> > After all...my husband is Lutheran, my children were raised in Lutheran
        > > schools, all of my good friends were Lutheran, I had completed about 24
        > > hours of college coursework in Lutheran ministry...I wasn't going to
        > reject
        > > all of that for superficial reasons, no matter how nice the incense
        > > smelled.
        > >
        > > But infant communion was where the rubber met the road for me. It was the
        > > chink in the armor. I saw the LCMS position as theological error. Later
        > > there were other things but infant communion and in particular the CTCR's
        > > response to the South Wisconsin District's proposal on infant communion
        > was
        > > sufficient for me to see a foundational problem.
        > >
        > > (By that time both of my boys had been confirmed and I still don't have
        > > grand kids so it wasn't a personal issue in our home.)
        > >
        > > In the end though every convert's story and jumping off points are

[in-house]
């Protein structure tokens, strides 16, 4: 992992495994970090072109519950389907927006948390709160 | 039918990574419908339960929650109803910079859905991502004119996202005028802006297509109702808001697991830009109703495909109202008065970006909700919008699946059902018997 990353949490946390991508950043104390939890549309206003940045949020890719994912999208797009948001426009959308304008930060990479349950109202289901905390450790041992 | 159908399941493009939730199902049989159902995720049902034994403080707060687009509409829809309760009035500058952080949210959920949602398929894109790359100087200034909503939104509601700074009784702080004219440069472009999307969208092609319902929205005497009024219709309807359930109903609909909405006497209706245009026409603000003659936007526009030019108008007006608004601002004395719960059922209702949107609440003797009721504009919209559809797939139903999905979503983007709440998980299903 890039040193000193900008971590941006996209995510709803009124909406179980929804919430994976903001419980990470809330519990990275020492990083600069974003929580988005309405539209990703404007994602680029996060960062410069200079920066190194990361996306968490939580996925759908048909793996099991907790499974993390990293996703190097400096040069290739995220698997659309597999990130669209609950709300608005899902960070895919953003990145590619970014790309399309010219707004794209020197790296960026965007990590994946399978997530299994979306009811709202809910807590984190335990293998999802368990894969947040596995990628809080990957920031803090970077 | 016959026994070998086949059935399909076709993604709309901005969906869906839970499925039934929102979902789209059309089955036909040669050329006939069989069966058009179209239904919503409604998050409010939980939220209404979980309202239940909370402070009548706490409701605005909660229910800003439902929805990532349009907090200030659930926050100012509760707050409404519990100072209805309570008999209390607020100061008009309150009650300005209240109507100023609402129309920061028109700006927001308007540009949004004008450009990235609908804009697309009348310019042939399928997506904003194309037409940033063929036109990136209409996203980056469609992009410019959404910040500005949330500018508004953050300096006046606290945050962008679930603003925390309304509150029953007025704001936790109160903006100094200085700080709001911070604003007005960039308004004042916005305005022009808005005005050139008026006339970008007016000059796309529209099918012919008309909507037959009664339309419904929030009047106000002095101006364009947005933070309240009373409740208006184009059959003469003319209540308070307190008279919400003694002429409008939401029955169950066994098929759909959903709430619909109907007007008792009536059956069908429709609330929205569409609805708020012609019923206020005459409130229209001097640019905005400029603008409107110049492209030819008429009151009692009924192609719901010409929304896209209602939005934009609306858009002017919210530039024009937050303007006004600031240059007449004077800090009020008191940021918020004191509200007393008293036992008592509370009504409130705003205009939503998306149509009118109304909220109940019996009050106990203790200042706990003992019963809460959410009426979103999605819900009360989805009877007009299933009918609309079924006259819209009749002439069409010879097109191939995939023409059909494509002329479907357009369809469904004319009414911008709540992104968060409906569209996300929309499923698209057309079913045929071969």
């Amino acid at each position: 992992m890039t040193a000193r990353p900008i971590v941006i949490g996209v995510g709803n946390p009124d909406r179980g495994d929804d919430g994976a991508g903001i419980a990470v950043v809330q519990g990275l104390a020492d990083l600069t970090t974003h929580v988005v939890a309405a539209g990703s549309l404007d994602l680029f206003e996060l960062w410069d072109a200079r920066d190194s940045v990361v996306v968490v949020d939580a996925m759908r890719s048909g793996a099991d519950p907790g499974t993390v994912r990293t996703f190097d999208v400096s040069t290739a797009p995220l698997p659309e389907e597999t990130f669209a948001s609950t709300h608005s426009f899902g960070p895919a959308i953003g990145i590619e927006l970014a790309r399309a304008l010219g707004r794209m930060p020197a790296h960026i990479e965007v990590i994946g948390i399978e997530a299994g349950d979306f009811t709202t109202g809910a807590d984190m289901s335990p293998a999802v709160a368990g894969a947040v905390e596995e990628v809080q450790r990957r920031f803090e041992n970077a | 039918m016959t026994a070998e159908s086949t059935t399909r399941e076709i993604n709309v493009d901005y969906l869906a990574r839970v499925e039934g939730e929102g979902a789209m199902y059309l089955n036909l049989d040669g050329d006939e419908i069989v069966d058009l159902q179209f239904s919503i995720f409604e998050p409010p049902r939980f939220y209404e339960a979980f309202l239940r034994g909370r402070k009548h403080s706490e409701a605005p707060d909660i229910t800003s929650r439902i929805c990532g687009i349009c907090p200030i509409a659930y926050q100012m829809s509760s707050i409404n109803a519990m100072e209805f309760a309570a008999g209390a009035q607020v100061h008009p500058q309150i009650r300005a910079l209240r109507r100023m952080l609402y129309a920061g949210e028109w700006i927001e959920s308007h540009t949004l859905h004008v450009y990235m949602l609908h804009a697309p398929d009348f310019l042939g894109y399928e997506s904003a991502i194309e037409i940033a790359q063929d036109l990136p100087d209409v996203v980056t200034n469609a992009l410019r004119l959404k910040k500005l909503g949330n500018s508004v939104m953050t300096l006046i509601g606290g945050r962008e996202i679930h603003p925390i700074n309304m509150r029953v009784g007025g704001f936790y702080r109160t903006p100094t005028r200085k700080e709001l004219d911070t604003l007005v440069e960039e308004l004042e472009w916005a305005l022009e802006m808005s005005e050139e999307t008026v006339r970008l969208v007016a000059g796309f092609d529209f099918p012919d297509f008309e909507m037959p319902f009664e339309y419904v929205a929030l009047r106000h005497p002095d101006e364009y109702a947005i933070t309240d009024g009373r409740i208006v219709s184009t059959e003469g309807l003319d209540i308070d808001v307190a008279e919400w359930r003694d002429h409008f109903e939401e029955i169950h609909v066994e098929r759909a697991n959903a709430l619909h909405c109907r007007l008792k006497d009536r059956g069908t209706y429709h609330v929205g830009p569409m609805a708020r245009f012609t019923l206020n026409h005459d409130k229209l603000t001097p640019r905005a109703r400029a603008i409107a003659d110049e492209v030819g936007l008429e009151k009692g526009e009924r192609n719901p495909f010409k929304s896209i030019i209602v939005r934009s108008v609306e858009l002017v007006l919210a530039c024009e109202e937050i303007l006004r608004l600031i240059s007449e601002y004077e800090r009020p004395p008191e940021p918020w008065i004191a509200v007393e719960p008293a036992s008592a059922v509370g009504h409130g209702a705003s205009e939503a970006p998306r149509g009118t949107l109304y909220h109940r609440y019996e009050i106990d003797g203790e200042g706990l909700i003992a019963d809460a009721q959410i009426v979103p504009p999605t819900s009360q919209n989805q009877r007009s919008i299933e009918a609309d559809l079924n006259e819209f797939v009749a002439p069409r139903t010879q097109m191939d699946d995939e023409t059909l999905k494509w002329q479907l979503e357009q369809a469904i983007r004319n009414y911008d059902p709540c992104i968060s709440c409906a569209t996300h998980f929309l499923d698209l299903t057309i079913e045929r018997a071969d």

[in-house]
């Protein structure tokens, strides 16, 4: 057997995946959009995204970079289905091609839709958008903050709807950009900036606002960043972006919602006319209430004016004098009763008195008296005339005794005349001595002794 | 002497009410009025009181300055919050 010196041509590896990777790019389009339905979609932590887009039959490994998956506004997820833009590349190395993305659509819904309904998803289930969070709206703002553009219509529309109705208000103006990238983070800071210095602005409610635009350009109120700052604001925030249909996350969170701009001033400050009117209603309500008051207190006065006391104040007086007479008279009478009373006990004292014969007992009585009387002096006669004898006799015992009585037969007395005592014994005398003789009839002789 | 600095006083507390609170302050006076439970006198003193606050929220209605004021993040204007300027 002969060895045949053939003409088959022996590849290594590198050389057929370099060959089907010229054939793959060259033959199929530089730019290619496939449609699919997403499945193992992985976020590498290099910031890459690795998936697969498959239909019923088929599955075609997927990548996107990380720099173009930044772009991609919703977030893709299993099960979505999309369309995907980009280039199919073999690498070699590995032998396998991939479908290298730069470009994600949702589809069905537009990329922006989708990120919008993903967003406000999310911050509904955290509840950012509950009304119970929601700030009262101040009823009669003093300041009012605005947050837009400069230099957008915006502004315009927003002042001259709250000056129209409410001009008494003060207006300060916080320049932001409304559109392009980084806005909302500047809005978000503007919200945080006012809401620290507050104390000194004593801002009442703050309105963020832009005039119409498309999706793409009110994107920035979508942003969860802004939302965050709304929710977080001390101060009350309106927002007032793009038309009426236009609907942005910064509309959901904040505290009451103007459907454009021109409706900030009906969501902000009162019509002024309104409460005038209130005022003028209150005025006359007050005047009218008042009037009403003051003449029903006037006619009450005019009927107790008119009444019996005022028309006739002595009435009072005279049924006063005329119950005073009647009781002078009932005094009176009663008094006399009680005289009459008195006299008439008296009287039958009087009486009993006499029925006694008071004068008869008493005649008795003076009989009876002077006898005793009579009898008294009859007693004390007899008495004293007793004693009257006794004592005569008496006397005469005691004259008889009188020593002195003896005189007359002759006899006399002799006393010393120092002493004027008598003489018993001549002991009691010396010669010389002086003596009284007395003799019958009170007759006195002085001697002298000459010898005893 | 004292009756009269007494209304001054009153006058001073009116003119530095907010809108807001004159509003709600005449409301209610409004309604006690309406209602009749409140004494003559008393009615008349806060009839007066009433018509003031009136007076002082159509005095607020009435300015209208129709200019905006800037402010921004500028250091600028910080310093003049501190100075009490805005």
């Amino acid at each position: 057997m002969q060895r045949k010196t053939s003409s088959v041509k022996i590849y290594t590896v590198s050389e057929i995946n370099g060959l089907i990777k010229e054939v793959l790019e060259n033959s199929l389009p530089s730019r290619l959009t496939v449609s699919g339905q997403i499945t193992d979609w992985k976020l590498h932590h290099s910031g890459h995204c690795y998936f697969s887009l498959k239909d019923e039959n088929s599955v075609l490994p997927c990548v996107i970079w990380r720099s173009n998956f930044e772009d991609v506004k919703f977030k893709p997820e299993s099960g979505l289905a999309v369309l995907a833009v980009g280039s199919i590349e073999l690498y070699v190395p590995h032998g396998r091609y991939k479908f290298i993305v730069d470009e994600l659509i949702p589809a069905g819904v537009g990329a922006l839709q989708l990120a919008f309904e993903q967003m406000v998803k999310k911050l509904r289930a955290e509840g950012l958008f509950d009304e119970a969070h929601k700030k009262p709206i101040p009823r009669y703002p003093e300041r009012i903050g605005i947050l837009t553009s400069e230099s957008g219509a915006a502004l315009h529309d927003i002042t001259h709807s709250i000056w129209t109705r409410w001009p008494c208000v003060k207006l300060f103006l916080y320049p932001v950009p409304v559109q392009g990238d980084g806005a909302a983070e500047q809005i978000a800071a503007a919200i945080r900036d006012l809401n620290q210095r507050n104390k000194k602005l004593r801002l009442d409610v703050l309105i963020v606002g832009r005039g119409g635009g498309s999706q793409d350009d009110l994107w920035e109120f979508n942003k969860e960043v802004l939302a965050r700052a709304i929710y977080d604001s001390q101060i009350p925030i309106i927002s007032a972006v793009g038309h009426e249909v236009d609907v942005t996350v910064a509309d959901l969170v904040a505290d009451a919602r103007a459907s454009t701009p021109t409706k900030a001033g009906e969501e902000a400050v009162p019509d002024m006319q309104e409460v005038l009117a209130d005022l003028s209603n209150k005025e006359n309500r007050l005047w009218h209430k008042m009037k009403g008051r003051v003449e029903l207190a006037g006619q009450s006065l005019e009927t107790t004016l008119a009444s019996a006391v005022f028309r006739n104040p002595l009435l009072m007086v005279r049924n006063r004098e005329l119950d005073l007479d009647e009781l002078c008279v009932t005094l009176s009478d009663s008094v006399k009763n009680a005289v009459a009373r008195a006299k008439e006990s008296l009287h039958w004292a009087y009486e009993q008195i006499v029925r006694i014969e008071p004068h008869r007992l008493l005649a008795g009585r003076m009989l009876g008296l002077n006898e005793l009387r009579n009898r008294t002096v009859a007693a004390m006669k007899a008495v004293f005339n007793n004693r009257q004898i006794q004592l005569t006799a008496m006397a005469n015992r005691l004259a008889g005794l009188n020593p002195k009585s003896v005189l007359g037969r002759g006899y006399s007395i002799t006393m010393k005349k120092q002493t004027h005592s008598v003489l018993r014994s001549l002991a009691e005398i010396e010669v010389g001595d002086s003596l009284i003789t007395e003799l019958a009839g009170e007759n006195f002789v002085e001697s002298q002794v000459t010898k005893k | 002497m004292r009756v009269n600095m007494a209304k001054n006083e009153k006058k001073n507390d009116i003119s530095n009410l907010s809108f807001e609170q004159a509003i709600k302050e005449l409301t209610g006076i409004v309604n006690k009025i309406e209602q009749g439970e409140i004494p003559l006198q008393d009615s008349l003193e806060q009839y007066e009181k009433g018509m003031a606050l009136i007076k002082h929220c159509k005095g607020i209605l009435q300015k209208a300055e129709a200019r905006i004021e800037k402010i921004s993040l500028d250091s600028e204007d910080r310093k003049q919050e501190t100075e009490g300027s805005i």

> > different
        > > so as they say...YMMV.- ----R
        > >
        > > On Thu, Jul 23, 2009 at 8:48 AM, nrinne <Nrinne@excite. com> wrote:
        > >
        > > >
        > >
        > This is something I have been wondering about. I am reading all the books I
        > can on Orthodoxy Christianity, and this weekend our family is going to
        > visit
        > an Antiochan Orthodox church on Saturday.
        > One thing that occurred to me was, If my dh and I join (eventually) , do my
        > kids go through something similar to confirmation? We have an almost 21yo
        > who has developmental disabilities and will live with us indefinitely; a
        > 9yo
        > son and twin girls age 7 1/2. Currently at the LCMS my 21 takes communion,
        > and I have been trying to explain to the younger ones why they can't take
        > communion yet. Would that all change if we converted?
        > God Bless and thank you all for this list!
        > Kim S.
        > [Non-text portions of this message have been removed]
        > [Non-text portions of this message have been removed]

        [Non-text portions of this message have been removed]